10 things you didn't know about Dee Lenehan Cunningham, Ellicott City Arts Coalition founder
By By Janene Holzberg
For Howard Magazine|
Oct 31, 2016 | 2:33 PM
After decorative painter and muralist Deanne "Dee" Lenehan Cunningham became aware that other fine artists were also working in Ellicott City, she established Ellicott City ArtWalk in 2013 to allow the public to meet them and explore the arts scene on Main Street. A year later, she founded the Ellicott City Arts Coalition as an alliance of artists and gallery owners, most of whom are still recovering from the July 30 flash flood in historic Ellicott City.
We talk with the artist — who says her west-end studio is "back to normal" after the catastrophe — about cats on leashes and the wonders of pasta with powdered cheese.
1. Her parents eloped.
Kevin and Carol Lenehan met in Detroit and rode off on a Triumph motorcycle in spring 1976 to Portland, Ore., to get married. Deanne Marie was born nine months later on Christmas Eve. The couple moved back to Michigan to raise their daughter and relocated to Columbia in 1985. An only child, she is a 1995 graduate of Atholton High School.
After earning an art education degree from Towson University in 2000, Cunningham taught at Hammond High School in Columbia and then at Francis Scott Key High in Carroll County. She established Deelite Design in 2006 and became a full-time artist in 2008. She opened her Frederick Road studio in 2012 and two years later rebranded it as Cunningham Studios.
3. She plays the upright bass.
Calling herself "a tomboy who has always been drawn to the unexpected," Cunningham decided as a third-grader at Atholton Elementary that she wanted to play the largest instrument in the string family. She took lessons through college and occasionally performs bluegrass and alternative music with local musicians.
4. Her ancestor founded a mill town.
Cunningham says her distant ancestor, Edmund Littlefield, founded a town in Wells, Maine, that was not unlike Ellicott City, and fought in the Revolutionary War.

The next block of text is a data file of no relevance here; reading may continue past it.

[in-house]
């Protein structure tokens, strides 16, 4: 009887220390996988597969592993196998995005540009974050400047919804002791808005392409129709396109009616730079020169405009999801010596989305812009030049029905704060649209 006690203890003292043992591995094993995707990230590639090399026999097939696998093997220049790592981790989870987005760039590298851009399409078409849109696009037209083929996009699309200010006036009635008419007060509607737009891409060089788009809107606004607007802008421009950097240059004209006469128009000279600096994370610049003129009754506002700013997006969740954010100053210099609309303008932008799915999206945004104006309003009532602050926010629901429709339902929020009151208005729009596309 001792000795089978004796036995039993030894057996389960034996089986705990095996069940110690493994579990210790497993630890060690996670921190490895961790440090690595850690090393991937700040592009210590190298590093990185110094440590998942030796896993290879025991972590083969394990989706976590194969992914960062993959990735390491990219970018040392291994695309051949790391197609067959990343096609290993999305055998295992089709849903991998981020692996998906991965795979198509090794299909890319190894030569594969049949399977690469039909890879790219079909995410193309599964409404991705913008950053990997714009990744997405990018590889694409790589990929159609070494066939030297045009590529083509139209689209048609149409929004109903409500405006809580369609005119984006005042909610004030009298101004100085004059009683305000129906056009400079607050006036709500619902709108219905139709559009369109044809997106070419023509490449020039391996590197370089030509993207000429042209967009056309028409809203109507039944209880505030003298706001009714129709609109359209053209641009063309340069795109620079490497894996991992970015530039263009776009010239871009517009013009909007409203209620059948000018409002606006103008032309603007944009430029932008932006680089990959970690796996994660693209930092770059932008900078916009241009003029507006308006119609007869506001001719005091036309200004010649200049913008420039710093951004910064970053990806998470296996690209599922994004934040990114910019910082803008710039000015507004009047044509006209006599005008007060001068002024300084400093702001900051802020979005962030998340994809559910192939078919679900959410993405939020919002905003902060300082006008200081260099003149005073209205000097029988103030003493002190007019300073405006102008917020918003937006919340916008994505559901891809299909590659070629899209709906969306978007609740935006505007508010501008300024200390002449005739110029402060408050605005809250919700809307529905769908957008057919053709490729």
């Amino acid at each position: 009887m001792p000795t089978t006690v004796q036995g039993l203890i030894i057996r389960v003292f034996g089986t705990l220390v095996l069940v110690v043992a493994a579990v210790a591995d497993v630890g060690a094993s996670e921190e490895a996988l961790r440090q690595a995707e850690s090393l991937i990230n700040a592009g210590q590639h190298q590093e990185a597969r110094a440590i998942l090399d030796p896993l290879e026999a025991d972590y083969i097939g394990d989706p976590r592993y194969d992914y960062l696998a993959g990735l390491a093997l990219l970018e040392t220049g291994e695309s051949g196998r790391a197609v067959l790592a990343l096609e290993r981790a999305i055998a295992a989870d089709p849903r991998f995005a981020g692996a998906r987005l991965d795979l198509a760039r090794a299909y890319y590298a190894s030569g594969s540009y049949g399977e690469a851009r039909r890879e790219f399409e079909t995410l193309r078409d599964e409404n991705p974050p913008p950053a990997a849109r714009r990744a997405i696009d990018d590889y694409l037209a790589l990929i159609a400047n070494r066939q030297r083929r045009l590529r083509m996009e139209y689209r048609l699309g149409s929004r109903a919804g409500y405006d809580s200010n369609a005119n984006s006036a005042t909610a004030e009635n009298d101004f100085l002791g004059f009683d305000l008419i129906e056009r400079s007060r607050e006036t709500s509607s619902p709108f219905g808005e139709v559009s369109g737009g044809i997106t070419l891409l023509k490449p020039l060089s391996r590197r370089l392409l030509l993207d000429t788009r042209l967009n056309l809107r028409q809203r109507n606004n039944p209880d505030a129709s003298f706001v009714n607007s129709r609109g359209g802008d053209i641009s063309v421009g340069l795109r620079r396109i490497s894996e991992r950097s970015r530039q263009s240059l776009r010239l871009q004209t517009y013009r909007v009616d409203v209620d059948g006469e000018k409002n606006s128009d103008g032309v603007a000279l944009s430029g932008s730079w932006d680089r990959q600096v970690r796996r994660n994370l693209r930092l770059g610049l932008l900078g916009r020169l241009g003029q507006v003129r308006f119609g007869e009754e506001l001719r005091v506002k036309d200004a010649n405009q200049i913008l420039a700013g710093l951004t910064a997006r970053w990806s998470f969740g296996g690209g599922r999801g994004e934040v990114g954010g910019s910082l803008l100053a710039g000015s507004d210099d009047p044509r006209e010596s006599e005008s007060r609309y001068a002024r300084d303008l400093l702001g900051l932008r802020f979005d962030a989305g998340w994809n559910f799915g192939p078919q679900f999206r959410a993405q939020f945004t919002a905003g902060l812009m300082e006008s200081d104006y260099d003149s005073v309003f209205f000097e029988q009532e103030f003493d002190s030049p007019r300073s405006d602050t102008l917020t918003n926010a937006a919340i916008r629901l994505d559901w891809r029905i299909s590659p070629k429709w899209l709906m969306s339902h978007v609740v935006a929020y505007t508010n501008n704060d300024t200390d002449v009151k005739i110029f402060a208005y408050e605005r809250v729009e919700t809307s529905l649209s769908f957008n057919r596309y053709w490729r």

5. She's been training her cat to walk on a leash.
She wants Timmy, a tiger-striped domestic shorthair who is nearly a year old, to be able to walk alongside her when she bikes.
6. She wants to ride a bicycle across the United States.
She's hoping to achieve this goal sometime in the next 10 years to prove to herself that she can be self-reliant and handle long periods of solitude. She has participated in endurance events, such as 24-hour team racing and the Patapsco Epic, a 50-mile mountain bike ride in Patapsco Valley State Park.
Her favorite food is macaroni and cheese made from a box. She loves the color turquoise because it's the December birthstone.
8. She worked on the TV series "Extreme Makeover: Home Edition."
She spent summer 2010 leading a 30-person crew in creating murals and hand-painted furniture for host and lead designer Ty Pennington. His now-defunct ABC renovation show with a mission had come to Baltimore that year to build a girls' home for the Boys Hope Girls Hope nonprofit organization.
9. She has a special tattoo.
The six-inch tattoo on the inside of her right forearm reads "Babycakes," which was her mother's nickname for her. It was copied from her mother's actual handwriting as a tribute after she died from lung cancer in 2014.
Cunningham envisions a shop that will sell artistic kids' clothing and wants to call it "Ruth & Clara," after two important women in her life: her maternal grandmother, Ruth Littlefield Lenehan, who was an elementary school art teacher, and an inspirational aunt of her roommate Mary.